An uncommon find that I kept a few years ago now is Scleromystax macropterus, the species name meaning long finned — and then some - and it was this feature that made the fish initially appealing to me. Adult males of this species are readily identified because the dorsal and especially pectoral fins are elongated up to five times their normal size — to the point the fish look very ungainly indeed. This development isn't a given, it may not occur and it is most obvious on the dominant male of a group. To my mind it reminds me of antler development in stags. That these long fin rays are similarly deployed amongst competitive males may be taking this speculative observation too far however.
Keep an eye out for this fish though, it's quite possible with the shift in export patterns out of Brazil of late, that the exporters will turn their attentions to the Atlantic coast drainages of Sao Paulo state and south. Furthermore, Scleromystax macropterus is found to live alongside S. barbatus in some of its range, here we find it in sub tropical climes, yet still in blackwater. Here it rarely will encounter aquatic plants, but rather finds refuge in shady overhanging or partially submerged vegetation at the side of wood and leaf strewn streams with water the colour of tea. It's reported in the wild it prefers a higher vantage point in the water column than S. barbatus.
In the aquarium then, it's important to keep this fish under pH 7 and relatively cool. It's also important to give them more space than perhaps you would afford a typical Corydoras group, dominant males are surprisingly aggressive. Perhaps this in part explains why this species has not yet bred in captivity. I think also the unusual set-up (from the point of view of comparison with a typical Corydoras breeding set-up) it would require soft, acidic water, kept cool, power filtration and possibly floating plants (to replicated submerged vegetation), perhaps optionally leaf litter and good lighting to penetrate the tea coloured water. Put altogether, that's not what most Corydoras breeders have in their average tank although breeding successes with other Scleromystax suggest it's maybe just a matter of dedicating some time to such a project.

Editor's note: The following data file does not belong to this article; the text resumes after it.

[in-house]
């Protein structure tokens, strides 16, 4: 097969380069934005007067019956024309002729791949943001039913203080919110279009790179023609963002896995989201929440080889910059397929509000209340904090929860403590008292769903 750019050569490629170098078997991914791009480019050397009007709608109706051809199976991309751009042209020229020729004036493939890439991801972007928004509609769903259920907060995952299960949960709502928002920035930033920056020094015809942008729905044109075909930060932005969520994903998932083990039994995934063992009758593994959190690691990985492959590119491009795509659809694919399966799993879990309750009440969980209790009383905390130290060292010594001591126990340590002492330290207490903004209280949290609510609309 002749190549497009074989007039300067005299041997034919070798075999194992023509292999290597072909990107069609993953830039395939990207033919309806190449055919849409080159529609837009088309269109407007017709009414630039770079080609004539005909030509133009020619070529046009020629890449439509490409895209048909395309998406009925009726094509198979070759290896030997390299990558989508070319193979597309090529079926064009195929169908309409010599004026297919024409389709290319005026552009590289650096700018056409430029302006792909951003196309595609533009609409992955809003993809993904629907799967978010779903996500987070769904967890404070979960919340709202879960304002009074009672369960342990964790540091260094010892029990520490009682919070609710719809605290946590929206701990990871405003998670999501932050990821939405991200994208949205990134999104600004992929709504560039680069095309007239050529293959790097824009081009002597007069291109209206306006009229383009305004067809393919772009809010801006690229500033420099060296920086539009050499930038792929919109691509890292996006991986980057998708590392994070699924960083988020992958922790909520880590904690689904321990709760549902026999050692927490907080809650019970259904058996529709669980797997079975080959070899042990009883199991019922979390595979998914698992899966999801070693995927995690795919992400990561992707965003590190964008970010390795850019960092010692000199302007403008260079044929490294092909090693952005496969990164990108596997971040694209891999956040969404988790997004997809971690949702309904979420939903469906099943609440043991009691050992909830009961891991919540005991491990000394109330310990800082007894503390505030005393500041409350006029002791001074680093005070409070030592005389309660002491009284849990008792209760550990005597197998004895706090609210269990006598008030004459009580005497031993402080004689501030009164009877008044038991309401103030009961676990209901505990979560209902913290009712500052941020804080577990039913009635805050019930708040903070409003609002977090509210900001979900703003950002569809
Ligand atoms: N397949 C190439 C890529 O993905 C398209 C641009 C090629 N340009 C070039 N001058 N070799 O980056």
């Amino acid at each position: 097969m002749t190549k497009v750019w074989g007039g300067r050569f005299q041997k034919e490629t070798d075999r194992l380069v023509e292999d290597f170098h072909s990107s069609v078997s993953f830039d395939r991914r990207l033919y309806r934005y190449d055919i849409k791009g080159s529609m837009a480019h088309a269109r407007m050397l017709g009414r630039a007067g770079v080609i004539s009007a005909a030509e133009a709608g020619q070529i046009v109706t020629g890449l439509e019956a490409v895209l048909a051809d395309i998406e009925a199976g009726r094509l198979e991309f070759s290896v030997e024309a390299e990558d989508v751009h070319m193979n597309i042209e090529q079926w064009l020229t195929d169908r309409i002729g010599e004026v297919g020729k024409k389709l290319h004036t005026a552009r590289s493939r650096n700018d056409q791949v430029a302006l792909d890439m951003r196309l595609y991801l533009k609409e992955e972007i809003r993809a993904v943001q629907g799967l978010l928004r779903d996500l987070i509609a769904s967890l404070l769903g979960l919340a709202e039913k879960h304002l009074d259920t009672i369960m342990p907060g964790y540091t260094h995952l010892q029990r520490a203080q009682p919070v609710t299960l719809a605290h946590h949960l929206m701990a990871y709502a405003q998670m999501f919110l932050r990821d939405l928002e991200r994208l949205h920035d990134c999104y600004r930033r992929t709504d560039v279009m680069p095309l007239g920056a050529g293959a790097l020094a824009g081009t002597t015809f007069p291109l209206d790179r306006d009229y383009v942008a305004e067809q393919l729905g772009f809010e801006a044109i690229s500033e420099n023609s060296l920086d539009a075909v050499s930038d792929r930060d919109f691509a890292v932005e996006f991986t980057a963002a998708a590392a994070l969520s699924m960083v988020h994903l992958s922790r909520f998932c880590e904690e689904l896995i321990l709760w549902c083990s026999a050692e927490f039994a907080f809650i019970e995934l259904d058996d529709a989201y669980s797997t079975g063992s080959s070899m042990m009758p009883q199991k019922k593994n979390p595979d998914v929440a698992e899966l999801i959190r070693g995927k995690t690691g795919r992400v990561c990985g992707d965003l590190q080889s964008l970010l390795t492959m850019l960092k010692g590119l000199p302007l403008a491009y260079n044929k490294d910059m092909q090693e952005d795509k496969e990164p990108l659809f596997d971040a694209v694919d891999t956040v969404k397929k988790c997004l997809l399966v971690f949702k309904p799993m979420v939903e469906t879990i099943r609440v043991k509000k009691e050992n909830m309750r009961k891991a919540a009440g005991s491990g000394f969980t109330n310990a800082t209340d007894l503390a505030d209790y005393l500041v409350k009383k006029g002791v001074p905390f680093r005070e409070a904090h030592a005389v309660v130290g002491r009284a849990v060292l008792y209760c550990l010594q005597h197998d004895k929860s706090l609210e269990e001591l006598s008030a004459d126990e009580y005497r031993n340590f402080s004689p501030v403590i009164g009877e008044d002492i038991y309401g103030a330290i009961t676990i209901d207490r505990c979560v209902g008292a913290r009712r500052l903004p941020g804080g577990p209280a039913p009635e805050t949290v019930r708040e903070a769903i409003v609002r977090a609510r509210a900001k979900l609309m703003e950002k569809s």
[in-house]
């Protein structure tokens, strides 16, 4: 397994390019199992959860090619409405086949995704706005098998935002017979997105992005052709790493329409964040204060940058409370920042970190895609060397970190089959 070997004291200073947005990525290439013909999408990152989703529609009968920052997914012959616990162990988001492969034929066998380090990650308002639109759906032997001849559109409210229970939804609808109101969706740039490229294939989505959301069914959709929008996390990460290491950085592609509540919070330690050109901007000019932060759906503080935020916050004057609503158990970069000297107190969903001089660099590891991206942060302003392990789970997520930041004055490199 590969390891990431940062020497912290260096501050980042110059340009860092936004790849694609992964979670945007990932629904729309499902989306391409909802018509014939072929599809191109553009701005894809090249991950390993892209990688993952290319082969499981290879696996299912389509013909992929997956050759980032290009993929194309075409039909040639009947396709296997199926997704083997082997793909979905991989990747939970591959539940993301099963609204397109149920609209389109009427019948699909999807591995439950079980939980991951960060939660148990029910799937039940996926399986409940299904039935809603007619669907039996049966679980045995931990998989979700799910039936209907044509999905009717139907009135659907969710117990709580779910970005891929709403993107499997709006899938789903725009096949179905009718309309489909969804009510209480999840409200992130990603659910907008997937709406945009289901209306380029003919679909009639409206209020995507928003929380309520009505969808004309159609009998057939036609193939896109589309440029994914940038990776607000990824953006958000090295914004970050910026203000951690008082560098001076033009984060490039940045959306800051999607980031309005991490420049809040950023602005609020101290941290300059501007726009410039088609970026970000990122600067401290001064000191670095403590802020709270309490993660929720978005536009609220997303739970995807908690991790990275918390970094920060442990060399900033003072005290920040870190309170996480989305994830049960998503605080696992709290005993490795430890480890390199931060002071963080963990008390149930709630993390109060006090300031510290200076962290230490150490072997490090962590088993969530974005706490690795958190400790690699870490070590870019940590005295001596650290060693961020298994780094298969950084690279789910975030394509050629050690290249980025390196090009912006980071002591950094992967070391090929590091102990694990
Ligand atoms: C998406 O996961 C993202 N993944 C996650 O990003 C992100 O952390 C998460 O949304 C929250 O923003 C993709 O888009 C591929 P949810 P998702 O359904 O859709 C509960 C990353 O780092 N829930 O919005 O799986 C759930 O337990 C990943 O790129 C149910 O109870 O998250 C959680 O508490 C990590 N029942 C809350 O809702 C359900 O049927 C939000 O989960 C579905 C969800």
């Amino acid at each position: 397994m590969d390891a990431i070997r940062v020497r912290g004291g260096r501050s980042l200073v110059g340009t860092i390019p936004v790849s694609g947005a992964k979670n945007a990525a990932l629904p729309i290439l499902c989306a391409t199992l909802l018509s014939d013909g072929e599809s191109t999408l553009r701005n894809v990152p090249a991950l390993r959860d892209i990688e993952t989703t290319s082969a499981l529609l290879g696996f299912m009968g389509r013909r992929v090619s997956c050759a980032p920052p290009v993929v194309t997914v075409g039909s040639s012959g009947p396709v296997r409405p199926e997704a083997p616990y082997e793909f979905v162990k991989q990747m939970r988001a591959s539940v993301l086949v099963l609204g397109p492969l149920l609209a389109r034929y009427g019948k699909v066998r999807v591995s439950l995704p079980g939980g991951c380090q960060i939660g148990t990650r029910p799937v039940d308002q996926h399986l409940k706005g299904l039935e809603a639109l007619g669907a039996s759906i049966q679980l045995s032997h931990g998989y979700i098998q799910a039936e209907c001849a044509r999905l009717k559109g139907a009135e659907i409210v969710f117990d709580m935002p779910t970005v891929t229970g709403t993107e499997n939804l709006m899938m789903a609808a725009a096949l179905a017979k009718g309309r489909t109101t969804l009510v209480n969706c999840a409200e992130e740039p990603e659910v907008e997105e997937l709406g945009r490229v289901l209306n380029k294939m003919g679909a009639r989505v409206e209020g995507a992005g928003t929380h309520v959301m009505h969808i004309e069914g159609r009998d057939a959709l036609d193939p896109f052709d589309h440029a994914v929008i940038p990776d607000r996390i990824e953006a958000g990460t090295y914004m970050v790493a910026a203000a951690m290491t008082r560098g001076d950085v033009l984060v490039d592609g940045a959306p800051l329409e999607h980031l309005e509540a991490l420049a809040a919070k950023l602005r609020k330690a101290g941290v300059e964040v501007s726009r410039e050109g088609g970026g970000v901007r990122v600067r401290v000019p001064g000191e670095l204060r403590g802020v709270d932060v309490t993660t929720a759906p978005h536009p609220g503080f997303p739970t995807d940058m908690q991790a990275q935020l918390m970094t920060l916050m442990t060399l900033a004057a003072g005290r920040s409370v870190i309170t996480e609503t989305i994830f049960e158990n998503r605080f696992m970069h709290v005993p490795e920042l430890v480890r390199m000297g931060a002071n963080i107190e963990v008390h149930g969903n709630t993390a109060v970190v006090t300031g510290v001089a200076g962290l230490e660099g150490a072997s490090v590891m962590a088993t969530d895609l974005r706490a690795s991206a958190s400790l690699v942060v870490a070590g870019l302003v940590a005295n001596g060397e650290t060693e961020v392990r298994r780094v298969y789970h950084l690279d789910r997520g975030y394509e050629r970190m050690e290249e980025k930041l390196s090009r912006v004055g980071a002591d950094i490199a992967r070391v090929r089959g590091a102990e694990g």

Copyright information for the images used in this article can be found on the species' full Cat-eLog page.
|Cat-eLog Data Sheet|
|Scientific Name||Scleromystax macropterus Regan, 1913|
|Common Names||Hi Fin Peppered Cory|
Bigfin Cory, Sailfin Cory
|Type Locality||Brazil, Paraná, Paranaguá (25°32'S, 48°36'W)|
|Pronunciation||ss KLER oh muss tax - mah CROPP terr uss|
|Etymology||Scleromystax: From the Greek sclero meaning hard and the Latin mystax meaning moustache. This specific epithet refers to its long (makros=long) feather-like fins (pteron=feather, fin).|
|Size||100mm or 3.9" SL. Find near, nearer or same sized spp.|
|Identification||A reasonably easy species to ID when adult due to the finnage. Generally more elongate than similarly patterned species. Females may be confused with other species.|
|Sexing||This species' males have (very obvious) longer pectoral and dorsal fins.|
|Distribution||Coastal rivers from São Paulo to Santa Catarina, Brazil and some upper Paraná River tributaries.|
Santa Catarina State Rivers (click on these areas to find other species found there)
La Plata, Paraná, Upper Paraná (click on these areas to find other species found there)
Sao Paulo State Rivers (click on these areas to find other species found there) (Click the map-icon to show/hide map of species distribution)
|pH||5.4 - 7.0|
|Temperature||16.0-20.0°C or 60.8-68°F (Show species within this range)|
|Other Parameters||Requires cooler water but can be kept reasonably warm if water is well aerated - this is not recommended for long periods of time. Tolerant of high pH if acclimated gradually.|
|Furniture||Smooth pebbles and sand with bogwood and dried beech or oak leaves to leech tannins into the water. Plants can be used but are not necessary.|
|Compatibility||Peaceful community tank inhabitant although it's water requirements (cool blackwater) tend to limit selection somewhat. If the aim is not reproduction then these fish will tolerate higher pH closer but still below neutral. Mature males will fight often inflicting significant damage, keep in a large area or overcrowd them to avoid this. Ratios of males to females does not seem to avert this behaviour. Overcrowded small tanks will require meticulous water management.|
|References||Annals and Magazine of Natural History (Series 8) v. 11 (no. 62).|
|Registered Keepers||(1) Coryologist (k: 5), (2) smegforbrains, (3) ayrtoninst (k: 15), (4) mike h, (5) This Old Spouse, (6) archaquatics, (7) kjeanb, (8) Baked Wafl3, (9) Nabobmob1 (k: 5), (10) rmc, (11) Mexnotex.|
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|Last Update||2013 Jul 15 13:17 (species record created: 2009 Mar 08 06:28)|
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